Solaris Troubleshooting : Interpreting SCSI Errors from /var/adm/messages

scsi-errorsWhile handling storage related issues, it is important to Unix Admin to take the decision about disk drive replacement.  The interpretation and understanding of the cause of SCSI message blocks is one important part that influences the drive replacement decision.   This article will help you to Understand and Interpret various SCSI errors that appear in /var/adm/messages. For More information on SCSI you can refer the post “SCSI quick Reference for Unix Administrators

There are Several SCSI terms which will commonly appear in syslog:

  • Initiator — this is the SCSI standard name for what we commonly call  the host bus adapter (HBA).   This is the device which initiates commands, for example, read a disk or rewind a  tape.
  • Target — this is the SCSI standard name for the control port on a device such as a disk, tape, or library.   The term target is sometimes used (incorrectly) to refer to the logical unit, especially when the target supports only a single logical unit as is often the case for a disk or tape.   The distinction is clearer for RAID array controllers where a single target port may present several logical units.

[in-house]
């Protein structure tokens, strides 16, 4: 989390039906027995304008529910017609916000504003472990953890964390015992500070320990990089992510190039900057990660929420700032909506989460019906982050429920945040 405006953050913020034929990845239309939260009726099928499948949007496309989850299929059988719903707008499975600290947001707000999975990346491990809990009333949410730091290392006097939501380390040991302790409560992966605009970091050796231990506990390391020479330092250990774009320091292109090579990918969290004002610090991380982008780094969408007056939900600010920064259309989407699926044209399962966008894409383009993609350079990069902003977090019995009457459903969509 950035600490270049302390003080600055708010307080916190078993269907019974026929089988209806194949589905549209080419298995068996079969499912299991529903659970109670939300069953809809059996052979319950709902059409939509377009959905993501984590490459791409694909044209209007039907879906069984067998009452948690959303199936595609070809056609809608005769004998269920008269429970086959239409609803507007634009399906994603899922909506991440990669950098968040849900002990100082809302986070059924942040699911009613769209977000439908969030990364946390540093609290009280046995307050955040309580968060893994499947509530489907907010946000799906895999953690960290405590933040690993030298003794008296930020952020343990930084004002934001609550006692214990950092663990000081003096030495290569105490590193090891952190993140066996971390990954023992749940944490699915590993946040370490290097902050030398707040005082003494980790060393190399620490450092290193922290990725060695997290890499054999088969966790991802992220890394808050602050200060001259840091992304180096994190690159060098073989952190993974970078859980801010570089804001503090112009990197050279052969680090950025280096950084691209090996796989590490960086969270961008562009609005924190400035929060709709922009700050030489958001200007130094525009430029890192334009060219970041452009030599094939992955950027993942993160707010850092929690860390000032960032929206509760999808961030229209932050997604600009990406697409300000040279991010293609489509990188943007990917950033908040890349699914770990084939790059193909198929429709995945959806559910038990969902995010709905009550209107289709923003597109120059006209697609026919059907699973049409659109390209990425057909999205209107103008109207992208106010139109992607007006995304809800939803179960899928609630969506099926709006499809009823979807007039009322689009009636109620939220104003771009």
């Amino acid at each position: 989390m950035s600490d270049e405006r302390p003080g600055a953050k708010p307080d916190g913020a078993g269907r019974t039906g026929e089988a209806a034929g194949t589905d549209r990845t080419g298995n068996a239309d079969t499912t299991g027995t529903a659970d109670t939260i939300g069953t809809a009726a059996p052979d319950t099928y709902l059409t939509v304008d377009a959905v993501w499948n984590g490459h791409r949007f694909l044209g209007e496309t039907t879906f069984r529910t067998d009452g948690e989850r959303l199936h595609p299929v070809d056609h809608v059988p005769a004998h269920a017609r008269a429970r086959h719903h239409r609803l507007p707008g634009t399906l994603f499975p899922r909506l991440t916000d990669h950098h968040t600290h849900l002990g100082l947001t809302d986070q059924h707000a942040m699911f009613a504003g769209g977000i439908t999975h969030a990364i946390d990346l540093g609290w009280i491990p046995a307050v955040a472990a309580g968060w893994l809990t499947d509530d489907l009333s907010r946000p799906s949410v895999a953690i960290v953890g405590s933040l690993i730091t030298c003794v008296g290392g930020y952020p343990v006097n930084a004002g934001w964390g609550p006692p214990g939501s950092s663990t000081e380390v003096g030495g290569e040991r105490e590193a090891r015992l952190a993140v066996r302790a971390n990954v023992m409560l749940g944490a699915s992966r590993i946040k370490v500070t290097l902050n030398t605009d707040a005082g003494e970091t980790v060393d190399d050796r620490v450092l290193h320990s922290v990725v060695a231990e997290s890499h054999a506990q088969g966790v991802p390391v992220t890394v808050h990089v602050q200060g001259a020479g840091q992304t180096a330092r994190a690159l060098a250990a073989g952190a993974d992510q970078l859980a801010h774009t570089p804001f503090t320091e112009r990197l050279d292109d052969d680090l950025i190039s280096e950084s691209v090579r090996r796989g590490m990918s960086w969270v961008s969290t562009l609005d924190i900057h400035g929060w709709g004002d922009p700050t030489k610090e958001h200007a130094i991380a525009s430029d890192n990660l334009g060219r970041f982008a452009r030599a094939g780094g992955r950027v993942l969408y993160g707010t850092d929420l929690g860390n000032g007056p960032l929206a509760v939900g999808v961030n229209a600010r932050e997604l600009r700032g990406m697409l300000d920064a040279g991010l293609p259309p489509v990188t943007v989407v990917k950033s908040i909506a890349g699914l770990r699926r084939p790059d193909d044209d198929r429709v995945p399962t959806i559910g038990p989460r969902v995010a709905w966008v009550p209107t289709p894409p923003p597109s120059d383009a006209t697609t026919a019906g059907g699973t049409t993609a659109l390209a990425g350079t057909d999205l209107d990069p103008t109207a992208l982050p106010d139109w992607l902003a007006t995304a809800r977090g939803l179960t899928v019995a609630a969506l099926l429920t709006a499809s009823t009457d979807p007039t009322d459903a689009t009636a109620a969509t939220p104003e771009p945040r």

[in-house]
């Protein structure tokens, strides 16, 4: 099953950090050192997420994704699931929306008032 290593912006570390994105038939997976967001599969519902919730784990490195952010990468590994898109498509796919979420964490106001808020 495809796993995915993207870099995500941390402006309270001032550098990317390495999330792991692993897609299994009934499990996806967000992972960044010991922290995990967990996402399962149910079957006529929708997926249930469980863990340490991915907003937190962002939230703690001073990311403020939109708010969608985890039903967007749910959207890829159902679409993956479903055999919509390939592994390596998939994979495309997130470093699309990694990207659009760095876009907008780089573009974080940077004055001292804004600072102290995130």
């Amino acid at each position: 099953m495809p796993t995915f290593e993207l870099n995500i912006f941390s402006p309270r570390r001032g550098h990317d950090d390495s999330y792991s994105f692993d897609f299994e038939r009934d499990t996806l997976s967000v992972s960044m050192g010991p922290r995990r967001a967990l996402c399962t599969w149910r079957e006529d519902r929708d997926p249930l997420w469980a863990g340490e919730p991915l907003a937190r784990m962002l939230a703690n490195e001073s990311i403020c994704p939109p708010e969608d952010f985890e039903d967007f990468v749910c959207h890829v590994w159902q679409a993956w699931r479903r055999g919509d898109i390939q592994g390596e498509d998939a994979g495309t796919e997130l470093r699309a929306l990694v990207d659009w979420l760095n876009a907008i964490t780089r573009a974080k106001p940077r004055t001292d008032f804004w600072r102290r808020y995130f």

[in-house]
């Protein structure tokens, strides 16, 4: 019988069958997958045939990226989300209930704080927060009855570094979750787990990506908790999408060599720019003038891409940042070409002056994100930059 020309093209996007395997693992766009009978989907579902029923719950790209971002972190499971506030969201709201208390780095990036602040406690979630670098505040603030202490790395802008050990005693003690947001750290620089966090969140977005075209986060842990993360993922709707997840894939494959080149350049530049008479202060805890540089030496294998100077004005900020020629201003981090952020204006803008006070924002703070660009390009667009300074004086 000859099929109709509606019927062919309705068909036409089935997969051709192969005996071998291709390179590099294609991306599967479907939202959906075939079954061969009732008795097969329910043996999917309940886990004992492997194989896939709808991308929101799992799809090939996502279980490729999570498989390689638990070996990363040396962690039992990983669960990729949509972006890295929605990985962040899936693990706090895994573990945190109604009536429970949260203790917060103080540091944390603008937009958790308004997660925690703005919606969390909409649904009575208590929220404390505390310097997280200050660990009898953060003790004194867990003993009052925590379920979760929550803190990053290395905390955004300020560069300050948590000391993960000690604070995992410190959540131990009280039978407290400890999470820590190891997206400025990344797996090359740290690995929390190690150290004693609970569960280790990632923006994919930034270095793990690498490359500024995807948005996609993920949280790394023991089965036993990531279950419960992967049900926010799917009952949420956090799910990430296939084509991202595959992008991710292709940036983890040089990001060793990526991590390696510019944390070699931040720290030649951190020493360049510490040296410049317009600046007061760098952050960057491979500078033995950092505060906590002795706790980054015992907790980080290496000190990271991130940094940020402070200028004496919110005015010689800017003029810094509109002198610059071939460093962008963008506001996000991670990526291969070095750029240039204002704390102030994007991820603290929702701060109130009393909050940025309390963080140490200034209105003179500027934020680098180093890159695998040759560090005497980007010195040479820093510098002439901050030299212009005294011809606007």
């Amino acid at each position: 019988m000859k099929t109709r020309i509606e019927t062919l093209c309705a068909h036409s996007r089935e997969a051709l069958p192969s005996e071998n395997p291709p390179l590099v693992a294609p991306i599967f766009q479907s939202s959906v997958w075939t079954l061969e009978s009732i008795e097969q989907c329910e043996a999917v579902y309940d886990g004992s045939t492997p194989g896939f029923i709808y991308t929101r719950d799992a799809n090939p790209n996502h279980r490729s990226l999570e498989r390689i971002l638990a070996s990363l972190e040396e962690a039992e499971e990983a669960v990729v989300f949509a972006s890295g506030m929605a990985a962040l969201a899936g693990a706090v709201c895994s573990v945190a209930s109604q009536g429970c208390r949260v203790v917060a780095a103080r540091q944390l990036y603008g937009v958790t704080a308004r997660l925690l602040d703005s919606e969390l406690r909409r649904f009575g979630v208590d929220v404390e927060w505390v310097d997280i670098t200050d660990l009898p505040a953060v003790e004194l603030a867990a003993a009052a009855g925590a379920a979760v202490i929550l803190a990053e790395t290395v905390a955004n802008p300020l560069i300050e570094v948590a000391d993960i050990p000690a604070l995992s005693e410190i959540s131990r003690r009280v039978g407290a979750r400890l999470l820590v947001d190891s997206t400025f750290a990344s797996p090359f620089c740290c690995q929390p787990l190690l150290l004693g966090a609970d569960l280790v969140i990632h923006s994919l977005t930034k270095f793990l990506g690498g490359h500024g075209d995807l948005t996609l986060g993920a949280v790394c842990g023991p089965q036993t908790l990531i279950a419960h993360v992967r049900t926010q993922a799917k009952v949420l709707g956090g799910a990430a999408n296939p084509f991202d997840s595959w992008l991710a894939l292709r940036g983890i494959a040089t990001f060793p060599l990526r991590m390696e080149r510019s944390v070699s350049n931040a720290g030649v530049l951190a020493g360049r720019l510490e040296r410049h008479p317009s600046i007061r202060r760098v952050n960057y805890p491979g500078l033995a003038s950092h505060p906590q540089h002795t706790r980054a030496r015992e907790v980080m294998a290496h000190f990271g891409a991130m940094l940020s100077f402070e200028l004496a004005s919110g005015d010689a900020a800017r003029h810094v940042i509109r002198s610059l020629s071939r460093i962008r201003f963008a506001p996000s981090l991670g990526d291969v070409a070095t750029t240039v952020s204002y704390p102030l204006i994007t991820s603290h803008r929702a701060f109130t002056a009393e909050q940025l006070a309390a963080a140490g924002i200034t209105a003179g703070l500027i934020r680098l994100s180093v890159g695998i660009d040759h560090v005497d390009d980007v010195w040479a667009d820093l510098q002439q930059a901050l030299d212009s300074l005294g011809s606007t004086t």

• Logical Unit — this is the SCSI standard name for a device such as a disk or tape which actually stores data.  It may also refer to non-storage devices such as tape libraries (media changer) or communications devices.
  • Logical Unit Number (LUN) — this is the address of a specific logical unit in the context of a specific initiator addressing a specific target to which the logical unit is mapped.   LUN is often (incorrectly) used to refer to the logical unit itself especially when there is  only one logical unit on the target.
  • I_T nexus — the path from a specific initiator (I) to a specific target (T).    In a FC fabric environment there may be many target ports visible  to an initiator.  Similarly in a FC fabric environment there may be many initiators which can “see” a given target port.   Each of these initiator/target pairs constitutes a distinct I_T nexus.
  • I_T_L nexus — a path from a specific initiator via a specific target port to a specific logical unit.   In a multipath environment a single logical unit may have multiple paths for fault tolerance, load balancing, etc.   Each such path from host to logical unit constitutes a distinct I_T_L nexus.    A single logical unit may have several I_T_L nexus’s  when  mapped to multiple I_T nexus using the same (or perhaps, rarely, different) logical unit numbers.
  • Command Descriptor Block (CDB) — the information passed  from initiator to target and logical unit that instructs the logical unit to perform some action (for example: read, write, or rewind).